Mato Grosso Land Cover

Soy next to forest in Mato Grosso, Brazil
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Published June 13, 2017
Location Mato Grosso, Brazil
Categories Agriculture, Land Cover
Authors Chris Bishop, Jude Kastens
License Attribution Non-Commercial No Derivatives - Creative Commons License


Mato Grosso is a frontier in the sense that natural vegetation, both rainforest and savanna, known as cerrado, are being replaced with crop production and other agricultural uses. Mechanized agriculture moved rapidly into the area in the 1990s, with soybeans the dominant crop. Since then, crop production increases have come about through both cropland expansion (horizontal intensification) and a transition from predominantly single-cropping to mostly double-cropping (vertical intensification). In July 2006, the Soy Moratorium was implemented with the purpose of reducing Amazon deforestation for the purpose of soy production.


Normalized difference vegetation index (NDVI) data from the Moderate Resolution Imaging Spectroradiometer (MODIS) were used to characterize the spatial dynamics of agriculture in the state of Mato Grosso (MT), Brazil. With these data, it has become possible to track MT agriculture, which accounts for about 85% of Brazilian Amazon soy production. To interpret the satellite data, researchers from Empresa Brasileira de Pesquisa Agropecuária (Embrapa), the Brazilian equivalent of the USDA, collected an unprecedented amount of ground reference data in Mato Grosso by interviewing farmers, tracing field boundaries on printed satellite imagery and obtaining cropping histories for various parcels of land. This unique, spatially extensive 9-year (2005-2013) ground reference dataset was used to classify, with approximately 80% accuracy, the MODIS NDVI data. The results were merged with carefully processed annual forest and sugarcane coverages developed by Brazil's National Institute for Space Research (INPE) to produce land cover maps for MT for the 2001-2014 crop years, where a crop year runs from August of the preceding year through July of the nominal year. Static urban and water layers, obtained from the Brazilian Institute of Geography and Statistics (IBGE), round out the land cover maps.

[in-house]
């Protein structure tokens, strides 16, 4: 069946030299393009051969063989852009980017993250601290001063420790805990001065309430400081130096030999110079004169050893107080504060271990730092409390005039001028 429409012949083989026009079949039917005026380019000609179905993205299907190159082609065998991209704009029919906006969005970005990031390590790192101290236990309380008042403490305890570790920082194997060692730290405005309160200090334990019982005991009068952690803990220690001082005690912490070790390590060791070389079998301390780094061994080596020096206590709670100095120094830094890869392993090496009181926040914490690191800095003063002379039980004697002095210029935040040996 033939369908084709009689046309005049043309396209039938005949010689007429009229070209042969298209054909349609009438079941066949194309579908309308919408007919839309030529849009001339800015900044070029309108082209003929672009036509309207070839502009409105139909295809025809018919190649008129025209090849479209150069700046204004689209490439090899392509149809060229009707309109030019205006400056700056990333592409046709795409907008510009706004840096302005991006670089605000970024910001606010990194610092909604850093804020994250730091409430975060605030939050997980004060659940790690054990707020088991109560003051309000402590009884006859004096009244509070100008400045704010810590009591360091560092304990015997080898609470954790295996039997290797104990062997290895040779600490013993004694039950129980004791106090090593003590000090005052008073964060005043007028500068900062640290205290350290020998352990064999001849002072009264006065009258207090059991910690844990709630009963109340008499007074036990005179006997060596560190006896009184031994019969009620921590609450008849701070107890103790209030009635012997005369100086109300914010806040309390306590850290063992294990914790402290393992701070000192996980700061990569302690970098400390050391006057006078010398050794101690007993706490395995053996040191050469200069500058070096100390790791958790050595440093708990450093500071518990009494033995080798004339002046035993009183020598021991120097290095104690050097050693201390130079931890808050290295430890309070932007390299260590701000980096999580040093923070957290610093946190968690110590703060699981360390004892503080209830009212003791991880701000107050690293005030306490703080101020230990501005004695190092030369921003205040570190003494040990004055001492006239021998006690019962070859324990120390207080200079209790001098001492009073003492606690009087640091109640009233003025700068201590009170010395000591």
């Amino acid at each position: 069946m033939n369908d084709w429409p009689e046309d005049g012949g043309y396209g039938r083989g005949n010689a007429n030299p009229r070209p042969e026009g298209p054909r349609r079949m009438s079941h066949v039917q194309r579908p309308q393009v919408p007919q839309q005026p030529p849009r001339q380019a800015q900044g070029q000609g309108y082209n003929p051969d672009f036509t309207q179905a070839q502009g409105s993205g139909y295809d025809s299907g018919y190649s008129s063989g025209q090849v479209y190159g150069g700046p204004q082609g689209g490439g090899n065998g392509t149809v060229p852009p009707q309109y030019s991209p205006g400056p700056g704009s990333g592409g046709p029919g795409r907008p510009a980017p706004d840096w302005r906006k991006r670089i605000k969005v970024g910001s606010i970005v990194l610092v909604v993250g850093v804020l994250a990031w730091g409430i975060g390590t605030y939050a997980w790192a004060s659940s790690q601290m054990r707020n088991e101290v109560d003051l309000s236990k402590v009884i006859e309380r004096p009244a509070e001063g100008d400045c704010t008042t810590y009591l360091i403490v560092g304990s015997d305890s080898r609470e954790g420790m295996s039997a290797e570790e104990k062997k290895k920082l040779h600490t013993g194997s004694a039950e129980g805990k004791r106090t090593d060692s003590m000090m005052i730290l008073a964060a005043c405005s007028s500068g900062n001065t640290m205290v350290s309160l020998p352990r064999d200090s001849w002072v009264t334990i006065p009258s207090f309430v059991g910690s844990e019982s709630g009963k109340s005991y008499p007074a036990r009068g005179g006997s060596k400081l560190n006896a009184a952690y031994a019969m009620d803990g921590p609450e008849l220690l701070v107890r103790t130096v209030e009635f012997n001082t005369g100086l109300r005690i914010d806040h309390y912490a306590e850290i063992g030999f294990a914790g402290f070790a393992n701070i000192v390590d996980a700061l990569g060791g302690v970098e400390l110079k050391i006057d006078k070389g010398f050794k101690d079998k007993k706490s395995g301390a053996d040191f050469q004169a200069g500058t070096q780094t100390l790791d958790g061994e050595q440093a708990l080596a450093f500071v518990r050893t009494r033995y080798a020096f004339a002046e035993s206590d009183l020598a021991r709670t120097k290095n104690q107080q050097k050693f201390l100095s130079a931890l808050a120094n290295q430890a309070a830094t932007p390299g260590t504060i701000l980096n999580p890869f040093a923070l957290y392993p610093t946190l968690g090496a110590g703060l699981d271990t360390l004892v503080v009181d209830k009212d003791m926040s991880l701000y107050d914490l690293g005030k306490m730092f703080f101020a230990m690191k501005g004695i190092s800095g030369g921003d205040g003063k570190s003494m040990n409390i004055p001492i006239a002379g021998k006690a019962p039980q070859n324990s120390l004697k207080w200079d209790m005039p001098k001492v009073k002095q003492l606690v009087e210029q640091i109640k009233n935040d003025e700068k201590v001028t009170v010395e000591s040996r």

Land cover raster data are in the UTM Zone 21S (WGS84) projection with a (0,0) registration coordinate and a 240-m pixel size (5.76 ha/pixel). These and other data are available for download from PLOS ONE. Ancillary vector data layers were obtained from IBGE.


Land Cover Data Citation

Kastens JH, Brown JC, Coutinho AC, Bishop CR, Esquerdo JCDM (2017). Soy moratorium impacts on soybean and deforestation dynamics in Mato Grosso, Brazil. PLoS ONE 12(4): e0176168. DOI: 10.1371/journal.pone.0176168

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Related Articles

Brown JC, Kastens JH, Coutinho AC, Victoria DC, Bishop CR (2013). Classifying multiyear agricultural land use data from Mato Grosso using time-series MODIS vegetation index data, Remote Sensing of Environment 130(3): 39-50. DOI: 10.1016/j.rse.2012.11.009

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Brown JC, Jepson WE, Kastens JH, Wardlow BD, Lomas JM, and Price KP (2007). High temporal resolution remote sensing of modern agricultural production and land modification in the Brazilian Amazon. GIScience and Remote Sensing 44(2): 117-148. DOI: 10.2747/1548-1603.44.2.117

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